private, the President may have delivered pointed criticism regarding the need to
tackle the bad loan problem more aggressively, as expressed recently by Treasury
Secretary O’Neill and Glenn Hubbard, Chair of the White House Council of
Economic Advisors.1 In public, however, the President confined his comments on the
Japanese economy to laying out in more general terms the Administration’s judgment
about the appropriate priorities: rapidly cleaning up the bad loan problem through a
mechanism such as the Resolution Trust Administration employed by the United
States to deal with the savings and loan scandal of the 1980s; reversing a deflationary
trend that is causing prices and asset values to fall at a rate of about 4 percent per
year; and implementing broad structural reforms.
Some in the United States, including Members of Congress from affected regions
suffering from economic recession and job losses from imports, may be disappointed
that the President did not reinforce the concerns of some senior U.S. officials that
Japan is trying to export its way to economic recovery by following policies that
weaken the yen against the dollar. This has been a particular concern to the
automobile and steel industries, and their supporters in Congress. As in other areas,
the President and his advisors appear to have calculated that showing support for
Koizumi would better advance U.S. interests than confrontation. Moreover, the
President decided on March 1, 2002, to impose “safeguard” tariffs on steel imports,
including imports from Japan.
For his part, Prime Minister Koizumi also emphasized the positive and softpedaled concerns within his government that the Administration’s hard line towards
North Korea, Iran, and Iraq, would have destabilizing effects in the region. The
current Japanese approach appears to have at least two rationales. First, the Japanese
calculate that there is little chance of influencing the President’s strongly held views
or deflecting the Administration from whatever path it chooses as a follow-up to the
military campaign in Afghanistan. If and when Japan is presented with new requests
for support of U.S. anti-terrorist operations, Tokyo will have to respond as best it can
to balance its interest in protecting the alliance relationship with other interests. In
this respect, a senior Japanese foreign ministry official reportedly commented,
seemingly only partly in jest, that in view of the possibility of U.S. military action
against Iraq, on the one hand, and the possibility of a Japanese financial meltdown, on
the other, the Bush visit might have come “just in time...” for each leader to show
maximum support for the other.2
Reportedly Koizumi told journalists that “President Bush was so candid [in private] that I
was worried he might speak in the same manner publicly.” The Daily Japan Digest, February
U.S. Presidential Visit: Economic Concern Hidden By Security Cooperation; Attack on Iraq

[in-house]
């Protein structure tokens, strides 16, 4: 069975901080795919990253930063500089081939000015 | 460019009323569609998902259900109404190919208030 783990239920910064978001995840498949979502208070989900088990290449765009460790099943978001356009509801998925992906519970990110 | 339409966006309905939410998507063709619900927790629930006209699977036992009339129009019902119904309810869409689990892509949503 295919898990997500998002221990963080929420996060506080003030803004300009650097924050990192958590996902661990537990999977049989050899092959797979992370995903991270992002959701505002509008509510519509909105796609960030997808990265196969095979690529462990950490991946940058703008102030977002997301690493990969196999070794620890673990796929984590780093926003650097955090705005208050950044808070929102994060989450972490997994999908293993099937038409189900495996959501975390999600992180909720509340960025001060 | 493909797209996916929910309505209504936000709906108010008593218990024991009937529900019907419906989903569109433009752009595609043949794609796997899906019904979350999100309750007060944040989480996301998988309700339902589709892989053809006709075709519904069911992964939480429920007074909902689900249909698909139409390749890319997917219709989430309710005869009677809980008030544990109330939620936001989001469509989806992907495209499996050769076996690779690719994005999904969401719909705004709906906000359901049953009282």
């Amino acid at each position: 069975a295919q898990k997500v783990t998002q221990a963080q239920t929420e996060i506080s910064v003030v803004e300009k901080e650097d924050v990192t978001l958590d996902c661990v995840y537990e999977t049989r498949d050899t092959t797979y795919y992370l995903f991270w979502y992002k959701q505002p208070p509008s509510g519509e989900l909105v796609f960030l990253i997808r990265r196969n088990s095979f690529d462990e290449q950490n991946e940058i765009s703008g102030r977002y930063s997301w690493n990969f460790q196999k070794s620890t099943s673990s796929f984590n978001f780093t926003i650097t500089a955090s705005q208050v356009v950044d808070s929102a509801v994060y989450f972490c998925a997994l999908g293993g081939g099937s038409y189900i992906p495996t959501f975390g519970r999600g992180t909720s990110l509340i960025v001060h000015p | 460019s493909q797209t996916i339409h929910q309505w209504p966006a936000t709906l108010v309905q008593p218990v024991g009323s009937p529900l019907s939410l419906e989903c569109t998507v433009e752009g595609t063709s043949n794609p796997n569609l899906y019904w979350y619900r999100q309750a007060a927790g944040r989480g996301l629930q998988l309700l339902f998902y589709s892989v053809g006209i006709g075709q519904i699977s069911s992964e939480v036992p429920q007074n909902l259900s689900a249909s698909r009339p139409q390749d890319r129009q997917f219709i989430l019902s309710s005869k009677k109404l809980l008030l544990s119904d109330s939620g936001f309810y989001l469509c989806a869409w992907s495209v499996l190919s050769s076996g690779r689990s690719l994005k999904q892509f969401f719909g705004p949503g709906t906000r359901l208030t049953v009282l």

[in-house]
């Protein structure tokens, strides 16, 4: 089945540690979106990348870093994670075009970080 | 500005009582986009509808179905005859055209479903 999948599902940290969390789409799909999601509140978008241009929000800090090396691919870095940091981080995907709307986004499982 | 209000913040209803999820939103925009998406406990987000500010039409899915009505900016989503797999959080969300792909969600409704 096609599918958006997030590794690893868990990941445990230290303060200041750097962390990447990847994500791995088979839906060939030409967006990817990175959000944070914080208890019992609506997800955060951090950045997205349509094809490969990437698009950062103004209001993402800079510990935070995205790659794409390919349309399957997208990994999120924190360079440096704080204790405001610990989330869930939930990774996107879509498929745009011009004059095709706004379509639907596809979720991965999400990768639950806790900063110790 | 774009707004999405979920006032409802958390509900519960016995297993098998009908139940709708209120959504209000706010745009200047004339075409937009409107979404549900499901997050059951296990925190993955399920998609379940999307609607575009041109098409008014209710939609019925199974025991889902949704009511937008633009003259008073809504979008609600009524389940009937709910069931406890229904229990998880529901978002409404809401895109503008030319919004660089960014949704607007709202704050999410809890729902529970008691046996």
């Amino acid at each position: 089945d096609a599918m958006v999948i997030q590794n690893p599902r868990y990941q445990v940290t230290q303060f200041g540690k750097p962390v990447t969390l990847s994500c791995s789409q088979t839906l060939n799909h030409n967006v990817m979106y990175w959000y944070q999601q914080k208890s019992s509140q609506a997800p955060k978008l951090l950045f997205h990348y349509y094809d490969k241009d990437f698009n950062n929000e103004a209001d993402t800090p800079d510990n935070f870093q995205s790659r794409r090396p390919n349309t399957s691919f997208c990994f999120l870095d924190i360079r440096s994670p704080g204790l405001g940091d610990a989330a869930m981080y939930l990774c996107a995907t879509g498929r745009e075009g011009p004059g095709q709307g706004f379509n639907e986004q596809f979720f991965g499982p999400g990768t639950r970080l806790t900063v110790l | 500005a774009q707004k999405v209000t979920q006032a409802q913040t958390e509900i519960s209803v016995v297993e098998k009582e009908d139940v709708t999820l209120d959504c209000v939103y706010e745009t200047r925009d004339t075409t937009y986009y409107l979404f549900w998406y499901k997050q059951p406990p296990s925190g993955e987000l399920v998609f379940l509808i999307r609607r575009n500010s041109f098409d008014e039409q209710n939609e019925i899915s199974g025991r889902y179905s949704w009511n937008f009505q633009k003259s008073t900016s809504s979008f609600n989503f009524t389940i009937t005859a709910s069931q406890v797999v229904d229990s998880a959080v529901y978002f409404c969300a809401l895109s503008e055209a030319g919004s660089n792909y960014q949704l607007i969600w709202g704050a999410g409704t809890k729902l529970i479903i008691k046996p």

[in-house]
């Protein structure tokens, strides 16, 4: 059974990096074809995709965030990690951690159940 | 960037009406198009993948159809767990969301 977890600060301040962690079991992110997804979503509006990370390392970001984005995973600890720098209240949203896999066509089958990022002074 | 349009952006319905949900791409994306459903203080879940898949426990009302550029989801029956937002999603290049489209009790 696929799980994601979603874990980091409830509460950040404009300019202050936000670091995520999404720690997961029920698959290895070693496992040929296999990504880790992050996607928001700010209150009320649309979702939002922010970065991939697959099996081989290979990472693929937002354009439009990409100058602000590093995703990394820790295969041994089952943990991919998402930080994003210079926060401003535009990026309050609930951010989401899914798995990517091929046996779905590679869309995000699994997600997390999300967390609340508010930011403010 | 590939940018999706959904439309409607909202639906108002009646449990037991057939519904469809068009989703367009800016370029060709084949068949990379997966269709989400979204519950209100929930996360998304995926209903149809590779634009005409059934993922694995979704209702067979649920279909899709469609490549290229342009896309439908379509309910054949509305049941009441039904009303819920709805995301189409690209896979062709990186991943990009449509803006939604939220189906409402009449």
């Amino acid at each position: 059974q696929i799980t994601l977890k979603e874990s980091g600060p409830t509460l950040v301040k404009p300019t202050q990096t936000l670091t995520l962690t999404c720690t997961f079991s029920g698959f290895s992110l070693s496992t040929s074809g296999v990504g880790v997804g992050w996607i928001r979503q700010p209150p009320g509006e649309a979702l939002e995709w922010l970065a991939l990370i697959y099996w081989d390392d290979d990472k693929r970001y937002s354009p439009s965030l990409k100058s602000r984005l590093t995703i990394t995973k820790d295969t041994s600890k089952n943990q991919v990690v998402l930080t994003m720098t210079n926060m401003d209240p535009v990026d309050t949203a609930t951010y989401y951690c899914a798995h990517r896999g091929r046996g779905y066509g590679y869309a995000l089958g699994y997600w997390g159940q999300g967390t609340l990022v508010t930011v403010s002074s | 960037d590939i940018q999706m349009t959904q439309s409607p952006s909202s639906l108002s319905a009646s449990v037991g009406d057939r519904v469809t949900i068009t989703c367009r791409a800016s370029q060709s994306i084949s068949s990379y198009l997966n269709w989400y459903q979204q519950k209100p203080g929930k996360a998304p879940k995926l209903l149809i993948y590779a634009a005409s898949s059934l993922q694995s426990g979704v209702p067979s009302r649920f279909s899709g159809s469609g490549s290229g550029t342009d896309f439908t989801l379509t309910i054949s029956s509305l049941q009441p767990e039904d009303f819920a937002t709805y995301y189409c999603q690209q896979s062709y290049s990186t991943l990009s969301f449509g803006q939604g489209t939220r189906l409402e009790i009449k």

Calculated. Asahi Shimbun, Feb. 20, 2002, p. 2.
Second, while Tokyo also appears to share the South Korean view that the
current U.S. stance is unnecessarily provocative, the Japanese share many of the same
concerns toward North Korea as the United States, and even have their own list of
bilateral issues with Pyongyang. These include the fate of Japanese citizens believed
kidnapped in the 1980s, North Korea’s short-to-medium range Nodong missiles, and
recent penetrations of Japanese waters by North Korean spy boats. The Japanese
sometimes fear that their issues will be overlooked in some future US-North Korean
agreement. For both of these reasons, comment on this issue by Tokyo was more
muted than by officials in Seoul, whose priorities are much more affected by the
hardline U.S. posture. In fact, Deputy Chief Cabinet Secretary Shinzo Abe, a veteran
LDP politician, said on a TV talk show that “Although there are some differences in
relationships between the United States and North Korea and between Japan and
North Korea, I think [Japan and the United States] basically share the same
perception about North Korea....”3
The Bush Administration viewed the President’s summit meeting with South
Korean (R.O.K.) President Kim Dae-jung as an exercise in stabilization of the U.S.R.O.K. relationship following Bush’s designation of North Korea as one of the “axis
of evil” states. The Administration’s objectives were two-fold: (1) to secure South
Korea’s support of the new U.S. definition of the war against terrorism that now
includes elimination of weapons of mass destruction in North Korea; and (2) to
prevent existing U.S.-R.O.K. differences over policy toward North Korea from
becoming more visible. The Administration appears to have succeeded in realizing
these goals. The two Presidents issued broad statements of common objectives.
They expressed the common goal of eliminating North Korea’s weapons of mass
destruction. President Bush repeated the long-standing Administration statement that
it would negotiate with North Korea “any time, any place.” President Kim urged
North Korea to respond affirmatively to the U.S. offer. President Bush also repeated
another long-standing Administration statement that the Administration supports
President Kim’s “sunshine policy” of dialogue and accommodation with North Korea.
President Kim summed up the general agreements on objectives by stating: “We were